Manufacturing the skills for an automated future: future-proofing Europe’s manufacturing sector

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Digital & Data Governance
Manufacturing the skills for an automated future


Heads of state recently reiterated the importance of sustaining effort in refocusing and reinvigorating the European Union’s industrial policy in order to better contend with international stakeholders. In its conclusion from the 21-22 March Summit, the Council called on the European Commission to draft strategies to strengthen and deepen the single market, industrial policy and digital policy.

In light of this, Friends of Europe is offering its members a series of exclusive, off the record, roundtable debates with key policymakers, hence providing an opportunity to directly share their insights and expertise. The product of these roundtable exchanges will be a series of recommendations which will be shared with the new EU mandate in the aim to better shape the EU’s future industrial strategy in accordance with the needs of the different stakeholders.

Our ‘What the Chiefs Say’ discussions are an opportunity to engage in an exclusive, closed door discussion with a selected group of senior representatives from industry, civil society and diplomacy. These 60-minute discussions include a one-on-one exchange with the moderator, followed by an off-the-record question and answer session with our members.

Photo by Louis Reed on Unsplash



Registration of participants and welcome coffee
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A beacon of industrial development over the last two centuries, Europe’s manufacturing industry is still central to the region’s prosperity with almost 80% of the EU’s global exports being manufactured goods. Furthermore, the manufacturing industry is, nowadays, considerably prone to innovation, with technological and digital advancements rapidly changing the sector. However, the side-effects will ultimately be felt by the sector’s workforce.

Overall, it has been estimated that 46% of all full-time jobs in the five biggest EU countries are at risk of automation. While innovation is crucial to ensure that the manufacturing industry in Europe remains competitive with that of developing countries, the importance of its labour should not be underestimated. Despite the expected disappearance of many low-skilled jobs, the global manufacturing sector is expected to face a deficit of more than two million workers by 2020, and possibly more than 7.9 million people by 2030. In Europe, this shift to greener and more complex technologies has led to the challenge of filling these skills-specific professions.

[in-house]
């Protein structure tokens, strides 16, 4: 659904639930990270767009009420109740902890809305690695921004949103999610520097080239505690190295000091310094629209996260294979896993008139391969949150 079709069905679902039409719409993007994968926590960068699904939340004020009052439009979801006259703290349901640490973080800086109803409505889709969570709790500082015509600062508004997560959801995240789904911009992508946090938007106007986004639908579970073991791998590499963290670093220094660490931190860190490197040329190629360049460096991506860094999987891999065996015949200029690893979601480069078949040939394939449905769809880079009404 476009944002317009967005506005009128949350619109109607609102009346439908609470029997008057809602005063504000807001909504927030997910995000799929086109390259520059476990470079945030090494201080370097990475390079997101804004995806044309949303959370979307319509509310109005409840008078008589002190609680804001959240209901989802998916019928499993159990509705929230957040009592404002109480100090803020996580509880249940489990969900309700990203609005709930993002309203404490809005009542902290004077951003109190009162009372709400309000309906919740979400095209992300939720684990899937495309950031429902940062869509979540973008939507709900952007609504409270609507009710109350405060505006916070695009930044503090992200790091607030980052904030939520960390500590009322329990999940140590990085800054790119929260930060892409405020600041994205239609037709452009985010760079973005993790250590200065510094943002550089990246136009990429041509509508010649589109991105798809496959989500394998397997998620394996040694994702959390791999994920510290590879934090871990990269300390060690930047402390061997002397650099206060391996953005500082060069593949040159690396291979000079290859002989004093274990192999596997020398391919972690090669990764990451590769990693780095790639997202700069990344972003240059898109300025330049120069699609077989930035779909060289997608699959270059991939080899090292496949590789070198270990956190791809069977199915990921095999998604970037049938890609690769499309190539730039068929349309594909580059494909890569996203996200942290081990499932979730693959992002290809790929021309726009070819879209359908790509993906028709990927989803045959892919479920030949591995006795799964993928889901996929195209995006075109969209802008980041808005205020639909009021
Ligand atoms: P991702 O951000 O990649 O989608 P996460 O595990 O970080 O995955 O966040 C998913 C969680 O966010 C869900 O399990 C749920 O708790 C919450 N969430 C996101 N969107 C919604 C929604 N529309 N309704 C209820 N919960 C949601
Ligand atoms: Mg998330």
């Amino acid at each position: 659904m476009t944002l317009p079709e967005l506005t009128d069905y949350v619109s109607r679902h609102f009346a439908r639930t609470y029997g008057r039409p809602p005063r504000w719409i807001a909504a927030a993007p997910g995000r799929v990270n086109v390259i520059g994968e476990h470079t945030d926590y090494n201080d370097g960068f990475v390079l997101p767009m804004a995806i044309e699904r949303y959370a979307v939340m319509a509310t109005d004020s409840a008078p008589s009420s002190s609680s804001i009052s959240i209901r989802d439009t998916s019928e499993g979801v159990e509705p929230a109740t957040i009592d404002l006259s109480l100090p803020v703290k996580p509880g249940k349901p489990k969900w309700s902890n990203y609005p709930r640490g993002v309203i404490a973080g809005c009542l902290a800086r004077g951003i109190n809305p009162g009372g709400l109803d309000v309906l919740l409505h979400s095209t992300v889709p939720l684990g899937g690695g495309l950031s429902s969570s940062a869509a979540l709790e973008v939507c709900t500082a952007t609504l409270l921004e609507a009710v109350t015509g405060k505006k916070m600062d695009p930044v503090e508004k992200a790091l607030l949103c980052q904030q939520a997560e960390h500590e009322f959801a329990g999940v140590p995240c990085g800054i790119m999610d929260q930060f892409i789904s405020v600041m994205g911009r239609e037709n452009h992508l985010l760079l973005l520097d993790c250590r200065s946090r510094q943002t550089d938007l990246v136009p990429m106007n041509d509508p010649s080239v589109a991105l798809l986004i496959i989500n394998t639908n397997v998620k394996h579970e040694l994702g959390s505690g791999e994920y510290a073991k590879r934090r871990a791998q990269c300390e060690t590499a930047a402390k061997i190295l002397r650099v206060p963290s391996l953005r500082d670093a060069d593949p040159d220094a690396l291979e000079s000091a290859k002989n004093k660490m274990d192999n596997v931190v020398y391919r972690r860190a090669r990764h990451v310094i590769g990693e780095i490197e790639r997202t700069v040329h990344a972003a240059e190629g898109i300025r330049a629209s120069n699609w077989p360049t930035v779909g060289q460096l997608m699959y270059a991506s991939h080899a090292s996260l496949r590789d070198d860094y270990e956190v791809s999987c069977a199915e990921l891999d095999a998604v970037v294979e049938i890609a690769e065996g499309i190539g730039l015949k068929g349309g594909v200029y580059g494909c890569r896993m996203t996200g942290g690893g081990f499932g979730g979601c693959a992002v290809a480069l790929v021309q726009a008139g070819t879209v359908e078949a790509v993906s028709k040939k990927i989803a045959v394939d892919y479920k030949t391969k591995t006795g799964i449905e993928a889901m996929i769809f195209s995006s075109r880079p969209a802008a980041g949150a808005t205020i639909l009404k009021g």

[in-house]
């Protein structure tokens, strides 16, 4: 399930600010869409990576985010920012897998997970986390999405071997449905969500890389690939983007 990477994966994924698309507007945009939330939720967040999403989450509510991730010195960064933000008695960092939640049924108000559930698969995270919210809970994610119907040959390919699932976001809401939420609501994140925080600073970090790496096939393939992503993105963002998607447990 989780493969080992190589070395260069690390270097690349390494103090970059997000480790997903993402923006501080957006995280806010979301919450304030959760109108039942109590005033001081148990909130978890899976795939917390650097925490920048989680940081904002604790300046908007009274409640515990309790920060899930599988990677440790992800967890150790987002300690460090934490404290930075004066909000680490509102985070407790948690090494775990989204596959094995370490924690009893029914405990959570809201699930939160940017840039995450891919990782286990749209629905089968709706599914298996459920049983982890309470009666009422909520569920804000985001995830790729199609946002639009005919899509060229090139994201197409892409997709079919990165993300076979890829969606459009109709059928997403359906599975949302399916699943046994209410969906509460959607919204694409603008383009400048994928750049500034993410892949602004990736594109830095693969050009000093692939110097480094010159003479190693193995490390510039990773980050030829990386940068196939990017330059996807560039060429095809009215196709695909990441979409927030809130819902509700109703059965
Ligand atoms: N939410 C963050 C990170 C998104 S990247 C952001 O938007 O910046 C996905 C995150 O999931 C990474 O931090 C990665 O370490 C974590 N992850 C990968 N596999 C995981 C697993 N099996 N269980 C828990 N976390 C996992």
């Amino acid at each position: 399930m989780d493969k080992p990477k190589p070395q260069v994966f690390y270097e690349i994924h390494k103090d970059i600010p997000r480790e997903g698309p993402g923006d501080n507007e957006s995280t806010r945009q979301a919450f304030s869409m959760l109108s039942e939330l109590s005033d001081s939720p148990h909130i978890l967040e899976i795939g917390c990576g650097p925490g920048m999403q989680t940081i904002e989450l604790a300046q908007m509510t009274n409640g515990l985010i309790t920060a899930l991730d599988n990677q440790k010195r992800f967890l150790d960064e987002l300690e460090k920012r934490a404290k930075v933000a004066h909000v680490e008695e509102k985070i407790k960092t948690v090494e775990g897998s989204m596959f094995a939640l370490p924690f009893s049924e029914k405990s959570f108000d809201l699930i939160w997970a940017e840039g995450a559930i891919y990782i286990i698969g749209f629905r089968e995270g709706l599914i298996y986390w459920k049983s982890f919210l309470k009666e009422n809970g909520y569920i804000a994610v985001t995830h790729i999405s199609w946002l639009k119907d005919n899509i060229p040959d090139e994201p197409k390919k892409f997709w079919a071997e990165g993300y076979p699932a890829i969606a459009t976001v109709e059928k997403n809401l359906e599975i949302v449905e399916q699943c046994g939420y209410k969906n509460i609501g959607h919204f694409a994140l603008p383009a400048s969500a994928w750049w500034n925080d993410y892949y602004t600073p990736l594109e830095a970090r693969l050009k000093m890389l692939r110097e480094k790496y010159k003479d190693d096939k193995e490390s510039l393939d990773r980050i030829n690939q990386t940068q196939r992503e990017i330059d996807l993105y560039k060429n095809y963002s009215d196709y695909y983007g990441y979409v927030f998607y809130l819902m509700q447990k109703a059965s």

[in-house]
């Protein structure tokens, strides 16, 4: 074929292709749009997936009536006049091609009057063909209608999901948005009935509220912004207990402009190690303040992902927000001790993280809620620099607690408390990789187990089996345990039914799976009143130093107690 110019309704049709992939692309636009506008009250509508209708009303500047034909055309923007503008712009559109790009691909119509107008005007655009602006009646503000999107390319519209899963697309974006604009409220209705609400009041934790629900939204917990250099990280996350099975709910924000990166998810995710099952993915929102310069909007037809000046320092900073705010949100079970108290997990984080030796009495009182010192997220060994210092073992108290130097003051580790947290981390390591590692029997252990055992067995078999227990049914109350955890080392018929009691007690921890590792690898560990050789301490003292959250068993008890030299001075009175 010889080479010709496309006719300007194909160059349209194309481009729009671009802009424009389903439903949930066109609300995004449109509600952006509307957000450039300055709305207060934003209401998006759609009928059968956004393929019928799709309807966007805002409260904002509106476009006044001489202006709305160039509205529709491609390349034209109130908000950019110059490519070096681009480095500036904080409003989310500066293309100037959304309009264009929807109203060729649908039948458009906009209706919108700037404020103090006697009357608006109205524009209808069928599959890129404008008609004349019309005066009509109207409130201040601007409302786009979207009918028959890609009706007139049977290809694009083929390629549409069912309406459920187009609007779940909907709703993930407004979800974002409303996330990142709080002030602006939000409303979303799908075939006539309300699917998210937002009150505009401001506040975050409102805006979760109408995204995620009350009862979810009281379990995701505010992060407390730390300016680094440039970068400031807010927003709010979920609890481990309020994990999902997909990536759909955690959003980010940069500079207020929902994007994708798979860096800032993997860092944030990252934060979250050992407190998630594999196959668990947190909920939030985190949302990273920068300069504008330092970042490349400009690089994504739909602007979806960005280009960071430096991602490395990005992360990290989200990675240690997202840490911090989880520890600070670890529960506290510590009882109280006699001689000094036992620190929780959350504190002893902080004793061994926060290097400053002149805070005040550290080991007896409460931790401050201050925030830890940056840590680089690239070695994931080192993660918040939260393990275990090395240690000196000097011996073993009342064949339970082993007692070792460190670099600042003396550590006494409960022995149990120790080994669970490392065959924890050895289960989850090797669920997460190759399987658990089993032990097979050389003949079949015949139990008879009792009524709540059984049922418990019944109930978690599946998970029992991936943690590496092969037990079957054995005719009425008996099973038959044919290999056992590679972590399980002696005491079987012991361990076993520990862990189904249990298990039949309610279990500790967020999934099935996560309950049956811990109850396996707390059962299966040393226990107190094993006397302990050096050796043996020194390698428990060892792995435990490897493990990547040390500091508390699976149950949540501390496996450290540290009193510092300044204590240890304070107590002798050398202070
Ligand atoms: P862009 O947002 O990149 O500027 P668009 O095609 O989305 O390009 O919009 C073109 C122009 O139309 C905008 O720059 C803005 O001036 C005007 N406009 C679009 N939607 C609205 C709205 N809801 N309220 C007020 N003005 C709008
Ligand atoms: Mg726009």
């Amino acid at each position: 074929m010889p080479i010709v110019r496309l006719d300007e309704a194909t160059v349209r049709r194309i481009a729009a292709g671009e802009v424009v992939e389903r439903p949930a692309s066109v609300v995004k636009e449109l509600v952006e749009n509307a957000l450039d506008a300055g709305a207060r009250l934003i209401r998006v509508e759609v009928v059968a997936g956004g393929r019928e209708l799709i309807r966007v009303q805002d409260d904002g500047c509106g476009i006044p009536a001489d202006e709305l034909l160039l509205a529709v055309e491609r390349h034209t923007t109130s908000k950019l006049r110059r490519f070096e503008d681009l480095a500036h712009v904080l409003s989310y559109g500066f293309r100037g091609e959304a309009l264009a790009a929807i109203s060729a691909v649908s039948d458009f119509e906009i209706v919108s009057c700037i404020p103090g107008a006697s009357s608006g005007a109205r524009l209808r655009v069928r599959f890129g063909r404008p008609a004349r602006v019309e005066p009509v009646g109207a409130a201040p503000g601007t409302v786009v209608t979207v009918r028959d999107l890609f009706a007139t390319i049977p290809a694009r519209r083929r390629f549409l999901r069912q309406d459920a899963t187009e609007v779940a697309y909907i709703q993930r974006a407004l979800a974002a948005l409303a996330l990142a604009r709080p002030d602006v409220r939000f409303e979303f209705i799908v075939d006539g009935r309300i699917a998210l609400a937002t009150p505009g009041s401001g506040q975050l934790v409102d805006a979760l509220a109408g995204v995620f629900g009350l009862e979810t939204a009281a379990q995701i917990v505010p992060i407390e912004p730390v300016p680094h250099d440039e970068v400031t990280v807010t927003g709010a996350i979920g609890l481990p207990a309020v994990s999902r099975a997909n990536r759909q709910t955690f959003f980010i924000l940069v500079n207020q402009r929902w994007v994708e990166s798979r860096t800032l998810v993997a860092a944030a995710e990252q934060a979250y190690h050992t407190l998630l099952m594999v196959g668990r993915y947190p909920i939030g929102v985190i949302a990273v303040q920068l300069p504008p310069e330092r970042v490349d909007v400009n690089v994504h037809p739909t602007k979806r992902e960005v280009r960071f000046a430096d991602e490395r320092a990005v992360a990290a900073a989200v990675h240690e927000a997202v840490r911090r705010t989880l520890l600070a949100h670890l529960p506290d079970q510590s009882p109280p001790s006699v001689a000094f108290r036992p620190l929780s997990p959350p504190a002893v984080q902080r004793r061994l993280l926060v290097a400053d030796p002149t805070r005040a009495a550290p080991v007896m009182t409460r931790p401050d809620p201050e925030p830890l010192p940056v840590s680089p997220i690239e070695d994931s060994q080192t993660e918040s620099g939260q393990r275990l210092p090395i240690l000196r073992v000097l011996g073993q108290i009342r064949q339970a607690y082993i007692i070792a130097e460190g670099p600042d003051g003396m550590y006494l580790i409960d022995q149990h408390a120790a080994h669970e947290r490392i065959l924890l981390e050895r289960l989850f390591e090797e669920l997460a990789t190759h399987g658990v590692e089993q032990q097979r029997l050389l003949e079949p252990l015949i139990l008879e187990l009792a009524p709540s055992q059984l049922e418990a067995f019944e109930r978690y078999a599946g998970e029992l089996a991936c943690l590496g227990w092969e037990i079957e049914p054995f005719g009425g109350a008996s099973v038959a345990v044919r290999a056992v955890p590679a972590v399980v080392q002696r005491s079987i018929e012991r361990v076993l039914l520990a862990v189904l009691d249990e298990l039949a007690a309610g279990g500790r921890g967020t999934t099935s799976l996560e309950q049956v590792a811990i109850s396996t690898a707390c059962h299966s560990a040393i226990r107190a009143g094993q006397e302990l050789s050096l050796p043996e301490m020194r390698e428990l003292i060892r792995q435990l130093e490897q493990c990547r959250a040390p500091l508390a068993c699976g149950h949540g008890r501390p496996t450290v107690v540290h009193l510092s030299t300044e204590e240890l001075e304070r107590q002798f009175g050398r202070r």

• How can innovation in manufacturing be spearheaded, while equally protecting the sector’s workforce?
  • What can the manufacturing sector do to upskill their workforce for the future and prepare for mounting shortages?
  • How can employment and industrial policies be better coordinated to ensure Europe is more sustainable towards both its workers and businesses?
  • How can the development of skills boost key European sectors such as the automotive industry?


Timo Pesonen

European Commission Director-General for Internal Market, Industry, Entrepreneurship and SMEs


Dharmendra Kanani

Chief Operating Officer and Chief Spokesperson of Friends of Europe

End of debate


Timo Pesonen
Timo Pesonen

European Commission Director-General for Internal Market, Industry, Entrepreneurship and SMEs

Show more information on Timo Pesonen

Formerly Director General for Communications, Pesonen has extensive experience in the European Commission having also held the positions of Head of Cabinet to former Vice-president Olli Rehn and Deputy Head of the European Commission Representation in Helsinki. His previous roles include that of Special Adviser on EU Affairs to the former Prime Minister of Finland, Paavo Lipponen, as well as Adviser on the Kosovo peace negotiations to the former President of Finland, Martti Ahtisaari.


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